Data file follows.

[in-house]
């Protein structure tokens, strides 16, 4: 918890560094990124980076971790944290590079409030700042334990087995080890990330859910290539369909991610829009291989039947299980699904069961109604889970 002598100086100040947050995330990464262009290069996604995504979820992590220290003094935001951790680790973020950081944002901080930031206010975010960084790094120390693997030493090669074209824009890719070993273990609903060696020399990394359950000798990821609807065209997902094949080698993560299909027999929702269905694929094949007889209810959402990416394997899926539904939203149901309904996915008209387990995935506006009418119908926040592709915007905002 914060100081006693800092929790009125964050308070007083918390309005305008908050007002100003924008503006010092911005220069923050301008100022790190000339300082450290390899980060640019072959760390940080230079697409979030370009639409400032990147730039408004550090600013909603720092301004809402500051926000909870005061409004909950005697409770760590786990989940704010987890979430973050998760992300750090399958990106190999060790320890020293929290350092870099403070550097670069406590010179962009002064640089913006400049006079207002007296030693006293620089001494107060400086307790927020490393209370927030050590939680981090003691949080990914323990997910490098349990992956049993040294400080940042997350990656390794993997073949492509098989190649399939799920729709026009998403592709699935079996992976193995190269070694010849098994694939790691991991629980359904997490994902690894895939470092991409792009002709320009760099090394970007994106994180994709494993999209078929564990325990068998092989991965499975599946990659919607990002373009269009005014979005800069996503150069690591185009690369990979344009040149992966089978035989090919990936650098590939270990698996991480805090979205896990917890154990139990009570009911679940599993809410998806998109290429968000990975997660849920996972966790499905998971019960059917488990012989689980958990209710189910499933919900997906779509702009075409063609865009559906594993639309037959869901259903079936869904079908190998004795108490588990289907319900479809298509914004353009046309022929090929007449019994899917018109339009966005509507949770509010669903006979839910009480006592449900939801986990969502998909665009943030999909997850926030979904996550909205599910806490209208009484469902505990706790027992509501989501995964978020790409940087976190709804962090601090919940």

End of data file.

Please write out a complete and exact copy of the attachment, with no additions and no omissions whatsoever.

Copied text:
[in-house]
């Protein structure tokens, strides 16, 4: 918890560094990124980076971790944290590079409030700042334990087995080890990330859910290539369909991610829009291989039947299980699904069961109604889970 002598100086100040947050995330990464262009290069996604995504979820992590220290003094935001951790680790973020950081944002901080930031206010975010960084790094120390693997030493090669074209824009890719070993273990609903060696020399990394359950000798990821609807065209997902094949080698993560299909027999929702269905694929094949007889209810959402990416394997899926539904939203149901309904996915008209387990995935506006009418119908926040592709915007905002 914060100081006693800092929790009125964050308070007083918390309005305008908050007002100003924008503006010092911005220069923050301008100022790190000339300082450290390899980060640019072959760390940080230079697409979030370009639409400032990147730039408004550090600013909603720092301004809402500051926000909870005061409004909950005697409770760590786990989940704010987890979430973050998760992300750090399958990106190999060790320890020293929290350092870099403070550097670069406590010179962009002064640089913006400049006079207002007296030693006293620089001494107060400086307790927020490393209370927030050590939680981090003691949080990914323990997910490098349990992956049993040294400080940042997350990656390794993997073949492509098989190649399939799920729709026009998403592709699935079996992976193995190269070694010849098994694939790691991991629980359904997490994902690894895939470092991409792009002709320009760099090394970007994106994180994709494993999209078929564990325990068998092989991965499975599946990659919607990002373009269009005014979005800069996503150069690591185009690369990979344009040149992966089978035989090919990936650098590939270990698996991480805090979205896990917890154990139990009570009911679940599993809410998806998109290429968000990975997660849920996972966790499905998971019960059917488990012989689980958990209710189910499933919900997906779509702009075409063609865009559906594993639309037959869901259903079936869904079908190998004795108490588990289907319900479809298509914004353009046309022929090929007449019994899917018109339009966005509507949770509010669903006979839910009480006592449900939801986990969502998909665009943030999909997850926030979904996550909205599910806490209208009484469902505990706790027992509501989501995964978020790409940087976190709804962090601090919940």